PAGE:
Visiting O’Neill gets angry reception:
Treasury chief arrives after lauding
THE WASHINGTON POST AUG. 7, 2002
BUENOS AIRES, Argentina - Edodoro Toronzo, who stood here yesterday with a
group of angry Argentine retirees protesting the arrival of Treasury Secretary
Paul O'Neill, said the message he would like to send to the BLUNT TALKING Bush
administration official is simple.
"Mr. O'Neill, keep your mouth closed and go home!" said Toronzo, 65. "Your presence is not requested or desired in
The retired government clerk was among the protesters who vented their wrath in various parts of
Thousands of unionists, leftists, retirees and others turned out on the streets of
The protests under-scored a growing resentment against the United States in Argentina, where many feel angry, even betrayed, by the way the Bush administration has handled this nation's worst financial crisis in history.
O'Neill in particular has offered harsh commentary on
After voicing concern on July 28 that international loans for Latin American countries might be wasted because the money would end up in Swiss bank accounts, O'Neill changed his tune late last week when Brazil's currency, the real, plunged to record lows and a panic by depositors forced Uruguayan authorities to close their nation's banks.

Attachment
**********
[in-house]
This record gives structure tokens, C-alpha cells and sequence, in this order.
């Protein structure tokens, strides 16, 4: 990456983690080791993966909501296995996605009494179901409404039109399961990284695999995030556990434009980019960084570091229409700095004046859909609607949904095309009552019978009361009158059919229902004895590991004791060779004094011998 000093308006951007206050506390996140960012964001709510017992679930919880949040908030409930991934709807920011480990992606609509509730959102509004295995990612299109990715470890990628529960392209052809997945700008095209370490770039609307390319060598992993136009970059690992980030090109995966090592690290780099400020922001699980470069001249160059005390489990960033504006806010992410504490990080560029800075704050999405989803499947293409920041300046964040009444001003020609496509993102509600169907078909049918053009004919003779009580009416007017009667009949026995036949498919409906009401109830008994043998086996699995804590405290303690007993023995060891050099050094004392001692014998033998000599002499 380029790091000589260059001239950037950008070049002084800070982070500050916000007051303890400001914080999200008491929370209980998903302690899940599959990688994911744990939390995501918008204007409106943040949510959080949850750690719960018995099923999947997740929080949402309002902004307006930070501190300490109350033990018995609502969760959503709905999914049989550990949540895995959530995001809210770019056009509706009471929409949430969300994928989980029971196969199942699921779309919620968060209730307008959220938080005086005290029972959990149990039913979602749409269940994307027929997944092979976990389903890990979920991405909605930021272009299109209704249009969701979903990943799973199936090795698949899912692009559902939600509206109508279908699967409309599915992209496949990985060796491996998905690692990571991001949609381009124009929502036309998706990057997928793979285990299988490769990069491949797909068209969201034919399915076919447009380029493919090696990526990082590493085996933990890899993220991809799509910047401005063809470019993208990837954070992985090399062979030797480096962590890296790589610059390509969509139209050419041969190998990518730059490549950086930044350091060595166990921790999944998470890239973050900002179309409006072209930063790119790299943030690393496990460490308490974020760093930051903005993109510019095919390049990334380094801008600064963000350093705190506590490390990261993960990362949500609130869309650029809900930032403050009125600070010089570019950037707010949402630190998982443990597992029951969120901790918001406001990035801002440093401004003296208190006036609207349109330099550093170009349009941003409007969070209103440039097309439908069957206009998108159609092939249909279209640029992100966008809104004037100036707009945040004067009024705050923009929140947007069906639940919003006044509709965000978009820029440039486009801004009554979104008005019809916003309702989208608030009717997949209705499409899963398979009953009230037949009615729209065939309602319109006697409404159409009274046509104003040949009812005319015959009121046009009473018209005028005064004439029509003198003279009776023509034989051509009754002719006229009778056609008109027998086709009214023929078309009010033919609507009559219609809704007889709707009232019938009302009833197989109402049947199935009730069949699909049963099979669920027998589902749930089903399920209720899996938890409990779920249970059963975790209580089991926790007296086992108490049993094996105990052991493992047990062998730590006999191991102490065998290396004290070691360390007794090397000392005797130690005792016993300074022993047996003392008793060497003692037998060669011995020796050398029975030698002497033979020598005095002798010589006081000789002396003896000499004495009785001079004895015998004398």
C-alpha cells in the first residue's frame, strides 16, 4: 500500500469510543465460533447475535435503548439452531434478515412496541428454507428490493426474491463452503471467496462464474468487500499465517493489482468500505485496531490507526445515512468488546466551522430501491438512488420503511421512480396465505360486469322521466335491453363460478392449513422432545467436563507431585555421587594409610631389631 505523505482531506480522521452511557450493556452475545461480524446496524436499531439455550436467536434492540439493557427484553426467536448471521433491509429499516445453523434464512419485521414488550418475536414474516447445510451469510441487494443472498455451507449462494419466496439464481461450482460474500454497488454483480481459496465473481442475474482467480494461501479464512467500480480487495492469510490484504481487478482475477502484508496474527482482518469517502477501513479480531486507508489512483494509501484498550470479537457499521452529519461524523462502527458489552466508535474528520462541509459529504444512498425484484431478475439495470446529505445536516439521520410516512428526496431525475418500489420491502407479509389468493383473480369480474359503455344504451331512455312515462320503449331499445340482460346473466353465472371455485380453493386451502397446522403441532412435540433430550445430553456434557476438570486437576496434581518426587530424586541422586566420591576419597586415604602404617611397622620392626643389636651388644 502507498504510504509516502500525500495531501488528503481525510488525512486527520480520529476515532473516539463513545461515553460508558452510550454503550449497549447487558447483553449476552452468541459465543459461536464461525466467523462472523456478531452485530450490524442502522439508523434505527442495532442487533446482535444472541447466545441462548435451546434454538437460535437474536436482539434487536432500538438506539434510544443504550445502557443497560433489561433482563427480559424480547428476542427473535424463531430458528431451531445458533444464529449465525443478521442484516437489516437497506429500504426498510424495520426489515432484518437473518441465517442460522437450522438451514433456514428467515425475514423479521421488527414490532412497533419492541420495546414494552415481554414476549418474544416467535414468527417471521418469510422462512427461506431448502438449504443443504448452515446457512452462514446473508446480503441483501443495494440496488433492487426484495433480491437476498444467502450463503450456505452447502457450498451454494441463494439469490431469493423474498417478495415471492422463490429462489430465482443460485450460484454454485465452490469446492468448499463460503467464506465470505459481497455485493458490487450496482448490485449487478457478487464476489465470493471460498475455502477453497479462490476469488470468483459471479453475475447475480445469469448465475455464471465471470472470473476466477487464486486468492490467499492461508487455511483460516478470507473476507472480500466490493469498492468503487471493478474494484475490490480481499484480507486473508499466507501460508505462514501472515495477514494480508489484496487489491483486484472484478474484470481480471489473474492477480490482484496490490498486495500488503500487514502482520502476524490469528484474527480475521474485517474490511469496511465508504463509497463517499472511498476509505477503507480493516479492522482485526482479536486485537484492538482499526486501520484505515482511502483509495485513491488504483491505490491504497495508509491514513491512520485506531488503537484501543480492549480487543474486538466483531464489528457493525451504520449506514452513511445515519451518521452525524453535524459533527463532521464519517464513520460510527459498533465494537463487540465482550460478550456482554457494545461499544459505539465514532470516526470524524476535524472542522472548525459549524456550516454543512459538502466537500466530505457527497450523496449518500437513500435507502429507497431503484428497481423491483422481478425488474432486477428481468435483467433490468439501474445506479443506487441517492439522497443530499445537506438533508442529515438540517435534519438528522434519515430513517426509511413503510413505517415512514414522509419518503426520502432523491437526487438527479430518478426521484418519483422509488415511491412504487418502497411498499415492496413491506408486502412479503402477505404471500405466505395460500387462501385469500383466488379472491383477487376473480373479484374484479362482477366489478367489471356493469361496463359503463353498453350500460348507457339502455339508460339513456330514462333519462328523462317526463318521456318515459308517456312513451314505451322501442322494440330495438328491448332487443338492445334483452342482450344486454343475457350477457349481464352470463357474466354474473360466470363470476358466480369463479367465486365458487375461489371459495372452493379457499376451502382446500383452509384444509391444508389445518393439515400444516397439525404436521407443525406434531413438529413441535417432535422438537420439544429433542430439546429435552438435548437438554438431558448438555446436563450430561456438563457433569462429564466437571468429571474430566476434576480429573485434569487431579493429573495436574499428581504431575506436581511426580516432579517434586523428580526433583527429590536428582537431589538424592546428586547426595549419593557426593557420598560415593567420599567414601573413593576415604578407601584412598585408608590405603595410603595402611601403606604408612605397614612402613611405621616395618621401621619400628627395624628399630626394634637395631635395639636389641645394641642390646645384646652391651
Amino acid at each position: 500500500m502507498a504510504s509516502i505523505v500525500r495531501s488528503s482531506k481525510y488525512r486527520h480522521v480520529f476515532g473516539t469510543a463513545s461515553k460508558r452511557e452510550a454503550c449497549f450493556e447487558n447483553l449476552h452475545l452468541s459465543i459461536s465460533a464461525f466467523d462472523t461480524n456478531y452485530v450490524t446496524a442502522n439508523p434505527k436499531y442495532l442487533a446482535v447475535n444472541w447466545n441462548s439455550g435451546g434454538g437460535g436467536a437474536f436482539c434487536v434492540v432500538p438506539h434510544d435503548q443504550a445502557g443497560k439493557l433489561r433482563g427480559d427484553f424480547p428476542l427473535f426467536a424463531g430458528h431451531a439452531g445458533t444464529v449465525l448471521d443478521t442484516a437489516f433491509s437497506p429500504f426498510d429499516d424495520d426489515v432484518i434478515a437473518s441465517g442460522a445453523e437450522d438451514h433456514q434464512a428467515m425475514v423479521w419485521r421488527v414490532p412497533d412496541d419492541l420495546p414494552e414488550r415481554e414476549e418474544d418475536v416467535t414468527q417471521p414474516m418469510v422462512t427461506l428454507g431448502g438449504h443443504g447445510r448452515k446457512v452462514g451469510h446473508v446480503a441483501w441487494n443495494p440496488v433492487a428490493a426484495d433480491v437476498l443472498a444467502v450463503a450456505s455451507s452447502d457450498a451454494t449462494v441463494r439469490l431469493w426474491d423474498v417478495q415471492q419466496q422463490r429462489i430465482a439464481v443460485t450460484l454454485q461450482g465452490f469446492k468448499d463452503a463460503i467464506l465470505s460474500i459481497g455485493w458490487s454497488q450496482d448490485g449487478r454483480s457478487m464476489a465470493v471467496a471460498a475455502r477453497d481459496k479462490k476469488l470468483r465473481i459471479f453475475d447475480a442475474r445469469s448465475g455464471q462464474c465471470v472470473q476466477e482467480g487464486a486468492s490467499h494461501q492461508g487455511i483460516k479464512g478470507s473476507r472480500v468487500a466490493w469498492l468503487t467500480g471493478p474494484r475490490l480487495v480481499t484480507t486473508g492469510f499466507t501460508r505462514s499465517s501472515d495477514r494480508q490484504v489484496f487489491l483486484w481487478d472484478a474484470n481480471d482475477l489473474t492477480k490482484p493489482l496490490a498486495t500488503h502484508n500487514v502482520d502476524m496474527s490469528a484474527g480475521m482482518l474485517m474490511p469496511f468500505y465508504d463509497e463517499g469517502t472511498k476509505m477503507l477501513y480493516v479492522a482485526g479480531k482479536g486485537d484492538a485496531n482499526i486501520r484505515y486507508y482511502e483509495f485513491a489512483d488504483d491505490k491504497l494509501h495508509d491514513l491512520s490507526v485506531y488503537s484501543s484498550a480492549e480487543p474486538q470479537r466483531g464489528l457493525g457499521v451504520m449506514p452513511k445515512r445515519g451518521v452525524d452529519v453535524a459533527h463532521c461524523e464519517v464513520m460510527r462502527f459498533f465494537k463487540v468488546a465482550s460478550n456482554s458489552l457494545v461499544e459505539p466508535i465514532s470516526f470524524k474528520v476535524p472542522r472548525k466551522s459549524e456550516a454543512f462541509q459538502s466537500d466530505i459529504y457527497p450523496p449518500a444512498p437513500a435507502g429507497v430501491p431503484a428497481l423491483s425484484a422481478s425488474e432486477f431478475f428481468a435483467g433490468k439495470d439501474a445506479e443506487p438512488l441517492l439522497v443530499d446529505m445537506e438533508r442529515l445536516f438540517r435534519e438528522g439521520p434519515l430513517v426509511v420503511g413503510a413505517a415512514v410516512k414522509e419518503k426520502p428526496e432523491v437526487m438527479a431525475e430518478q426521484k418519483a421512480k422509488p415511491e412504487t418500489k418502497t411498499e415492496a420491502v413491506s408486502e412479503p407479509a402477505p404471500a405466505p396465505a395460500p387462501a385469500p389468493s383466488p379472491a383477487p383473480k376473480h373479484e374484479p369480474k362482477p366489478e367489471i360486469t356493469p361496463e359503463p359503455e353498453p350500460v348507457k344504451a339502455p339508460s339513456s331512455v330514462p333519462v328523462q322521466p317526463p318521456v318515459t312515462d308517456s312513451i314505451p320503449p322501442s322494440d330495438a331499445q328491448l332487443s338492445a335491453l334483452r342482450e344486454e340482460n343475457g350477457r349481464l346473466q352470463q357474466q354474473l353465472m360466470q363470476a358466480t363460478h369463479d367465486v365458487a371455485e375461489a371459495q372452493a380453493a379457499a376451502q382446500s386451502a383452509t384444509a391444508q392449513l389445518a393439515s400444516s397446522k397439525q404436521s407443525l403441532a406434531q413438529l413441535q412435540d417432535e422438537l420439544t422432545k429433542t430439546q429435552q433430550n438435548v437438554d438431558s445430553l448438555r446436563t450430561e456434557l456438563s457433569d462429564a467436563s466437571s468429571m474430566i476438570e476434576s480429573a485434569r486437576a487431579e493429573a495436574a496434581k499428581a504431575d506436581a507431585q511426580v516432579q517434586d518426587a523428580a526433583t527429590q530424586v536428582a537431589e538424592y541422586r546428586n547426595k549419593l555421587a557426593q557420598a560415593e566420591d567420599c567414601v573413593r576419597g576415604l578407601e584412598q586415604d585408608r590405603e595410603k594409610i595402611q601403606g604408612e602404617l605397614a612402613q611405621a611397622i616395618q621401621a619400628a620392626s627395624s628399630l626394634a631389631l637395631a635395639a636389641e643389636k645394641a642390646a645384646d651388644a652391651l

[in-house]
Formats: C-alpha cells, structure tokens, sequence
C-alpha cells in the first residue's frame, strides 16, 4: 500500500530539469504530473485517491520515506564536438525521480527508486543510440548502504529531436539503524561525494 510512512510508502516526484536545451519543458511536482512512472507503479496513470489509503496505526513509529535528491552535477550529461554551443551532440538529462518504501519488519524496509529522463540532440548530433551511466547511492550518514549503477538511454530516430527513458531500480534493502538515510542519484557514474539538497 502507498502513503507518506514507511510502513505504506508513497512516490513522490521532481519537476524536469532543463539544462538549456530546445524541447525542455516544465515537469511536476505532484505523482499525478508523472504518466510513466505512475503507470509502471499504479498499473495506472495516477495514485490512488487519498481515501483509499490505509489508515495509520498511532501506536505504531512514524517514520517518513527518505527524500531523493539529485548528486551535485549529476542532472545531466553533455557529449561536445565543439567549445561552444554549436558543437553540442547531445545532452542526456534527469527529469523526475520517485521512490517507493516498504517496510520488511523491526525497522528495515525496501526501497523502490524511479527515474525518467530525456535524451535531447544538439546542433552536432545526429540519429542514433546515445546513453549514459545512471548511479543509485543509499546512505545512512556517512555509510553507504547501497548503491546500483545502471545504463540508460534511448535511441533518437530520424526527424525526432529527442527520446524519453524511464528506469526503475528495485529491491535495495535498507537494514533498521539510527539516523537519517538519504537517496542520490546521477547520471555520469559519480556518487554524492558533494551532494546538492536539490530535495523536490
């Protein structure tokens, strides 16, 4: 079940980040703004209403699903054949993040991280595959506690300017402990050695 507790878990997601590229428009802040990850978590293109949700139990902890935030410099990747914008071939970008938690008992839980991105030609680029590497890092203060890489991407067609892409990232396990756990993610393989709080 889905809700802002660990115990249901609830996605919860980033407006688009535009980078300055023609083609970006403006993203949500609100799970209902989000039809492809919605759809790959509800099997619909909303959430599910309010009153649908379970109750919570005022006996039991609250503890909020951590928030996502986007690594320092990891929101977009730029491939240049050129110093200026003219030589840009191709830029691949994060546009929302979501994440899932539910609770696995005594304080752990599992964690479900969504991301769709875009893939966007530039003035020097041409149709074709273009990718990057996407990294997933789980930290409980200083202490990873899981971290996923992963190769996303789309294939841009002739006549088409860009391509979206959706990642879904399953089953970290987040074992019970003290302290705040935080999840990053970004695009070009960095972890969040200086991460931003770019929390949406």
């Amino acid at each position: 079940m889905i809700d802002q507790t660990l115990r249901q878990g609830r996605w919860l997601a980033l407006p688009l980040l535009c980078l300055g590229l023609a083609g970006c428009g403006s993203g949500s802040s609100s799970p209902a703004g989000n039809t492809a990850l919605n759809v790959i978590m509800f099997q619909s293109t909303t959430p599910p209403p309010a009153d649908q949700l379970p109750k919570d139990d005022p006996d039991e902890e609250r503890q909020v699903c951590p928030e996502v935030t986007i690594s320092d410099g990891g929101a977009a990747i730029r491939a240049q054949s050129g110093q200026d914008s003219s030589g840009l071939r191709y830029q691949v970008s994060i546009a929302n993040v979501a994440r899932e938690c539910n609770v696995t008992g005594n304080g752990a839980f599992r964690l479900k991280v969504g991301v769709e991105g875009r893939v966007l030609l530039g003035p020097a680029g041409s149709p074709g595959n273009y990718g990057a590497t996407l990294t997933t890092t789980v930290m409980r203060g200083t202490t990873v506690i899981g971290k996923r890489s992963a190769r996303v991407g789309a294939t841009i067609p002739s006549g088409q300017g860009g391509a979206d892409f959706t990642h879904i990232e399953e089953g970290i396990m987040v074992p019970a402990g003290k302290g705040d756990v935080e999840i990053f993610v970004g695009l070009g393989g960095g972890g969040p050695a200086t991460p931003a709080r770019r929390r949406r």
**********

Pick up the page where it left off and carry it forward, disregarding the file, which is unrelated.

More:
During his four day tour of South America, O'Neill brought olive branches to
Speaking to reporters in
His comments echoed those of U.S. Treasury and IMF officials who have suggested in the past that
For all the Bush administration's emphasis about the need for a "tough love" approach that allows wayward countries to default on their debts and forces big international investors to suffer the consequences for their risky bets, the sole example has been the IMF's decision to refuse further loans to Argentina in December, and that came only after the Bush team endorsed a $5 billion increase last August in that country's already sizable aid package.
Economy Minister Roberto Lavagna suggested in Clarin, the country's largest newspaper, that Argentina was no longer seeking "fresh funds" from the IMF and was concentrating on winning a temporary reprieve on billions of dollars in loan payments it owes multilateral lenders this year.
After meeting last night with Duhalde for an hour at the presidential residence in suburban Buenos Aires, O'Neill said his message had been "that we want Argentina to succeed" and he would continue to encourage the Argentines to work with their lenders.
The measure has been repealed as demanded, but there is still no sign of an immediate deal with the IMF. Now, many companies are fighting off foreclosures from creditors, including foreign lenders.
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